We toyed with the idea of peeking into the decked venue, but found a comfy spot at the hotel’s Traveller’s Bar offering a view of the ocean and manicured lawns instead.

As we sipped the pina coladas and iced teas, we couldn’t help but feel a tinge of excitement knowing that the likes of Arthur Conan Doyle and Mark Twain sat in this very spot to be inspired by the Indian Ocean and the mysteries of Ceylon. Beverages start at around LKR 500.

Dine in the Old Colombo Dutch Hospital

What served as a well-located hospital to treat seafarers and Dutch staff during colonial times, the Dutch Hospital opposite the World Trade Centre is now a heritage building that houses shops and restaurants.

The structure has indoor, outdoor and courtyard dining options. With excellent ratings, the Ministry of Crab is a must-do for seafood aficionados, but was surprisingly empty when we popped in for lunch.

We chose the Harpo’s Colombo Fort Café in search of vegetarian food and were immensely pleased with the creamy garbanzo hummus with warm pita bread, and tacos with fresh vegetables. Remember that between 2 and 5pm, these restaurants aren’t allowed to serve alcoholic beverages so we stuck to coffee and water. In the evenings, the hospital is popular among office-goers to catch up over good food and drink. You can also pick up souvenirs from the many boutique stores.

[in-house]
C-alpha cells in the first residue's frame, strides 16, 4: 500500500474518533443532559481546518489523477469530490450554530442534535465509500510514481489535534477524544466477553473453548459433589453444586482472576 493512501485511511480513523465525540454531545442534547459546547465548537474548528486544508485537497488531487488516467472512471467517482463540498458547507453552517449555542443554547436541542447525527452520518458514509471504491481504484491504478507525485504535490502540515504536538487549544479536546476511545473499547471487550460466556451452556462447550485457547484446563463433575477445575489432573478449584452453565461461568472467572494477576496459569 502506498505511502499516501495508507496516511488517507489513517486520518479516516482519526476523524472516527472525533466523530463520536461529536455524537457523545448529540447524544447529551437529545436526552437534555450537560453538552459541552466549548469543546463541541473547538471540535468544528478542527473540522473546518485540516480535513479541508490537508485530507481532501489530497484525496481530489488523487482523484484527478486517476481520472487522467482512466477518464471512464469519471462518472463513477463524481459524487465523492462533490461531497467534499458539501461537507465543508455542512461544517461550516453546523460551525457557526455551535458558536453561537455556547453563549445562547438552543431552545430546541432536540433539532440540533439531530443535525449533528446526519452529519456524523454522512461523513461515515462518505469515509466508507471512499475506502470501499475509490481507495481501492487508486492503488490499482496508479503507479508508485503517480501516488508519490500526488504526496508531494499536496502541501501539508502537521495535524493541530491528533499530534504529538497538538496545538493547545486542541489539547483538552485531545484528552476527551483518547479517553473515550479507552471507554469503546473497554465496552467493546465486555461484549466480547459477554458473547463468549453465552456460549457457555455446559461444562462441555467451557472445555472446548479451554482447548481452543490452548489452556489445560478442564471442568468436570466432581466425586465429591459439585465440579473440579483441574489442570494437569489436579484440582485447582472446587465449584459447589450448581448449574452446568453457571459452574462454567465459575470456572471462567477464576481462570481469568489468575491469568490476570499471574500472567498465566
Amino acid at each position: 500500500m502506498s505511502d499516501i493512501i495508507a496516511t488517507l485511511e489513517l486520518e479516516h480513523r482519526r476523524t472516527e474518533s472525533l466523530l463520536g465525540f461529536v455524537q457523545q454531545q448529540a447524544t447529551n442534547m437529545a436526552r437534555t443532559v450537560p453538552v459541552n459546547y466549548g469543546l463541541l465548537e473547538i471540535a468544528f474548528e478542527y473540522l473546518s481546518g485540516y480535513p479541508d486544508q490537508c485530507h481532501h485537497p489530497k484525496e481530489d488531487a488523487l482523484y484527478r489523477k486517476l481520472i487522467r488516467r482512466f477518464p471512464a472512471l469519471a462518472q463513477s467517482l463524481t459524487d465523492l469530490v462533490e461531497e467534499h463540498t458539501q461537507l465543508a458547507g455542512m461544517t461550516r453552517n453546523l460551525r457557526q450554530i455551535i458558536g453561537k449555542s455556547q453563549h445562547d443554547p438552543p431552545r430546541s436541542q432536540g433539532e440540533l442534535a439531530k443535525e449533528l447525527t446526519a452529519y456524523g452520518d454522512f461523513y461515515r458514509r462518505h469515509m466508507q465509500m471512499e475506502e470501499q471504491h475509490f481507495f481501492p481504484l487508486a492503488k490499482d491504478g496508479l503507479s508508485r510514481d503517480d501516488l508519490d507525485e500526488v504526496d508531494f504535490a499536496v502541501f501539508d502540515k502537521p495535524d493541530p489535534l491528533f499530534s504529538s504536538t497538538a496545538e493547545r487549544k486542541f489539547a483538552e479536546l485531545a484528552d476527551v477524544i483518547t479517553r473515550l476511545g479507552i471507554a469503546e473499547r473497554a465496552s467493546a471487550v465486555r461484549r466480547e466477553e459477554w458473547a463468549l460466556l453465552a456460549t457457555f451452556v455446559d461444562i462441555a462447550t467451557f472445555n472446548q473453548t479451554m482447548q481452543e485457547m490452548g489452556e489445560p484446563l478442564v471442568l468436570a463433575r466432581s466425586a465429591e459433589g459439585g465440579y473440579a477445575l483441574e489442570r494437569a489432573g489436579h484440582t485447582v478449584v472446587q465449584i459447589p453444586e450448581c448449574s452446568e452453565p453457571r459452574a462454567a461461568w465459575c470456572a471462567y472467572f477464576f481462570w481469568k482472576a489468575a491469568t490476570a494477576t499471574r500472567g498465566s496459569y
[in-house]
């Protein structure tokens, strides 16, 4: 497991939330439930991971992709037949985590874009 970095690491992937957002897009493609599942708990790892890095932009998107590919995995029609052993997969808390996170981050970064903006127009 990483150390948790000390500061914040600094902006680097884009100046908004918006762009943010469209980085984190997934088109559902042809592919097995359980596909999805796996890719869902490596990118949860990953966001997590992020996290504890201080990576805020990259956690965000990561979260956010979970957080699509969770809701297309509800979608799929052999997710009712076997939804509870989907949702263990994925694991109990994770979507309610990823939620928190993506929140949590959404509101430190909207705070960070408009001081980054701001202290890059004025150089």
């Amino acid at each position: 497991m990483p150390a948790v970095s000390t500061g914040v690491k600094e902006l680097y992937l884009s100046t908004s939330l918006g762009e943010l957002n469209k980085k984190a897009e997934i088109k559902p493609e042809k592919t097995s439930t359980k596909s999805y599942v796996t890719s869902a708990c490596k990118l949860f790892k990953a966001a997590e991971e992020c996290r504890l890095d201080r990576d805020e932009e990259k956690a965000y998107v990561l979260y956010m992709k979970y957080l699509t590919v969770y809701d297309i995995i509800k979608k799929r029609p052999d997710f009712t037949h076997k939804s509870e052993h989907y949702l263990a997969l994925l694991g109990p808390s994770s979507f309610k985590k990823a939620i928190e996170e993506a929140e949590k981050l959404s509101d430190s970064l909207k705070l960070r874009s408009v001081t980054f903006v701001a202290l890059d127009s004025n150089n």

Visit the Kande Vihara Buddhist Temple

To get to Galle from Colombo, you can choose to drive down the highway, or take the longer country road. We chose the latter. About halfway to Galle is the town of Beruwala which has the magnificent Kande Vihara (meaning: mountain top) Buddhist Temple.